Friday, April 01, 2016

Argument & counter-argument

While marking my students' recent work for the directed writing task on Paper 2 of the new spec, I've been jotting down a few ideas about how to address the main areas that need improvement. Apart from some of the stuff I've blogged about recently - making the opinion pieces accessible to non-specialist readers, including enough language knowledge to hit the higher levels of AO2 and developing effective openings and conclusions - one thing that has struck me is this part of the mark scheme for AO2:

Under the 'Performance Characteristics' heading (i.e. the general expectations of what students will be doing to be in this Level, rather than the more specific 'Indicative Content' for each paper), the key thing seems to be the notion of identifying different views, approaches and interpretations.

If we assume that students already need to have "show detailed knowledge of linguistic ideas, concepts and research" (Level 3), then what Level 4 seems to be asking for is a sense of alternative ways of looking at the issue and an awareness that other views exist. In an opinion piece, there is clearly an argument that needs to be developed and the Directed Writing Guidance document on the AQA site makes it clear that "students’ writing will necessarily have the purpose of conveying opinions and arguing a case" while "marshalling points and presenting them in a coherent form". But, perhaps most importantly for Levels 4 and 5, "Students can show that they can deconstruct others’ arguments and present their own".

My reading of this is that a single-track opinion piece which ploughs a fairly narrow furrow and doesn't look up, or around, at alternative arguments or opinions, might find it hard to go much higher than Level 3. I might be wrong... and we probably need to remember that the paper hasn't been marked (or even sat) yet.

Anyway, from looking at my own students' work, I've decided that they need to do a bit more work on addressing different opinions and showing awareness (at least), understanding (preferably) and evaluation (optimistically) of other views.

Style models are good for this and some of these are useful for showing how different opinions can be flagged up and then knocked down. David Crystal does a good job of this in his review of Simon Heffer's (awful) Strictly English:

Heffer hides his tastes behind the idea of what is logical, using variants of the word more often than Spock. "Rules in language are made by logic, not by a democratic vote," he writes. If only that were true: it would save grammarians so much bother. In fact, there is no logic behind his recommendations, other than the usual kind favoured by pedants: if I like it, it's logical; if I don't, it isn't.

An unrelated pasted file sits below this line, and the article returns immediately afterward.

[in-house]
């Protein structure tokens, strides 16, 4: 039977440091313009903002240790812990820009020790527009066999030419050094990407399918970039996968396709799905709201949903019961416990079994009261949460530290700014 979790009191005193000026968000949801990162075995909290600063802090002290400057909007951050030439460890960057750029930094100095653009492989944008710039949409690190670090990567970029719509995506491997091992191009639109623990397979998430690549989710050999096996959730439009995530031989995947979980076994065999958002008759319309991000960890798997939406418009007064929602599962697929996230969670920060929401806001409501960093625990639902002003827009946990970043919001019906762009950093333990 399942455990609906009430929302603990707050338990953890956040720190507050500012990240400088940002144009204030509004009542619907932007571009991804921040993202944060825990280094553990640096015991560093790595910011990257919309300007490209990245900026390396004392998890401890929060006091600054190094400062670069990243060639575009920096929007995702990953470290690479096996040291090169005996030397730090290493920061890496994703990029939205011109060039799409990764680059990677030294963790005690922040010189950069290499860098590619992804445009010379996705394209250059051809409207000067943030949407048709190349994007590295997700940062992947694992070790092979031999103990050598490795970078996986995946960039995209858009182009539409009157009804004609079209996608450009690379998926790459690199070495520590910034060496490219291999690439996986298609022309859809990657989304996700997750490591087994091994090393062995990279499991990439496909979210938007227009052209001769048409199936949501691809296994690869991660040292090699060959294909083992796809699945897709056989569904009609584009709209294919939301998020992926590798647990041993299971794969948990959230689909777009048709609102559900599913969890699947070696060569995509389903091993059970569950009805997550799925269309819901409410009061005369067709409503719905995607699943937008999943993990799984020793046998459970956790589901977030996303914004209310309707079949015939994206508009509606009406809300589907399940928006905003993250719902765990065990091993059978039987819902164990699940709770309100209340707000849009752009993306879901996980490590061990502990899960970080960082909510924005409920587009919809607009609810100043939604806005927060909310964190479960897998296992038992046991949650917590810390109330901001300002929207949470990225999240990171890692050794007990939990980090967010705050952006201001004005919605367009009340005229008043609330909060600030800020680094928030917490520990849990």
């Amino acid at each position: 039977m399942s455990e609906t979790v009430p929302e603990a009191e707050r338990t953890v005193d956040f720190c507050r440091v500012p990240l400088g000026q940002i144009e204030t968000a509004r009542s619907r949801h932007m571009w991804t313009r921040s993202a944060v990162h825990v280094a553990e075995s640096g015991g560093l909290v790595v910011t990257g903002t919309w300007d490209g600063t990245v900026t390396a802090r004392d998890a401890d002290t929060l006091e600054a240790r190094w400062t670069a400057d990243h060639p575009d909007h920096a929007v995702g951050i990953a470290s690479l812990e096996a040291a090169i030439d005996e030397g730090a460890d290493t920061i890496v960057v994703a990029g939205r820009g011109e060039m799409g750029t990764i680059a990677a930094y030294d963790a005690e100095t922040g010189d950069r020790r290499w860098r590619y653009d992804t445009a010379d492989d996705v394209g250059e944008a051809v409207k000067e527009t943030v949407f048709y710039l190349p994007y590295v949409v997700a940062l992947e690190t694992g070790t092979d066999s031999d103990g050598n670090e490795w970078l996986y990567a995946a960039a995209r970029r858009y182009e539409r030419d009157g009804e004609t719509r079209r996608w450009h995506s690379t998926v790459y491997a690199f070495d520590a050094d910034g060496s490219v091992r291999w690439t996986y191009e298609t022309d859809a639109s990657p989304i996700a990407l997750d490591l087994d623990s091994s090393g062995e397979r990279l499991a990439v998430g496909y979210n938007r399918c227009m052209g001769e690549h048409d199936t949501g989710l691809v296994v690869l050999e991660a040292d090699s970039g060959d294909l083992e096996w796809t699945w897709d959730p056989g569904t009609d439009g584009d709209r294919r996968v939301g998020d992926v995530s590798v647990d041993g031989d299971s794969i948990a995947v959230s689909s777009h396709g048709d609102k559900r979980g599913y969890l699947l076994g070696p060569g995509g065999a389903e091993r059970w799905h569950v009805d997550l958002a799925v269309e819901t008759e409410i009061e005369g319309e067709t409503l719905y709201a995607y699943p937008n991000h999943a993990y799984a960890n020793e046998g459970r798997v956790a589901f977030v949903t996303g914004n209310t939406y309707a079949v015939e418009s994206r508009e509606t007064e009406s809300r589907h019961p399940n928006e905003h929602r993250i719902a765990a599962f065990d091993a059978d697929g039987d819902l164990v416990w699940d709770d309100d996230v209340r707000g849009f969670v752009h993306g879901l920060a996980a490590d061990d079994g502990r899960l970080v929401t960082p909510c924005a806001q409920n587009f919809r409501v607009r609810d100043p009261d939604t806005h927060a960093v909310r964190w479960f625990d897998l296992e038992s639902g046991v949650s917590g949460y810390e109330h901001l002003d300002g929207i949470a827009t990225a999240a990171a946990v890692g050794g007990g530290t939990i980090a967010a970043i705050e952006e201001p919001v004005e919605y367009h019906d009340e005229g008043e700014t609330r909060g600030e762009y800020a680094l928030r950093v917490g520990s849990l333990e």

By quoting Heffer, Crystal can respond directly to the argument, but perhaps remembering a quotation and then deploying it effectively is a bit of a tall order for an AS student in an exam (although, it's always nice to see it happen).

An alternative approach is a little vaguer, but quite effective in its own way. Lindsay Johns' Ghetto Grammar article, which is a favourite of mine for class analysis, takes a lighter touch:

Some educators take a position of cultural relativism. They assert the legitimacy and value of street talk, or at the very least, the importance of teaching young people to "code switch" - how to differentiate in which milieu it is socially acceptable.

I have no time for such an approach. In my experience, young people find it very hard to code switch. Text-speak, poor grammar and street patois routinely pervade the essays I set them, let alone their conversations with me.

What's interesting about this approach is that it's a bit vague about:
a) who the "educators" are (names would help);
b) how what they say can be defined as "cultural relativism";
c) why Johns' own "experience" should trump these educators' assertions.

On the plus side, it's effective in keeping his (for me, almost entirely wrong-headed) argument on track.

A quick task I'm setting my students after Easter is the one below, in which they look at an idea from one side of a debate (in this case, work we've been doing on dialect and slang bans in schools) and then try to come up with a counter-argument. I'm going to encourage the students to come up with a source, quotation or reference point for each argument too, so they can draw on what they've studied in class and support their views, where possible. I'd be interested to see if anyone else has ideas for different arguments that could be brought in or where else to take this.

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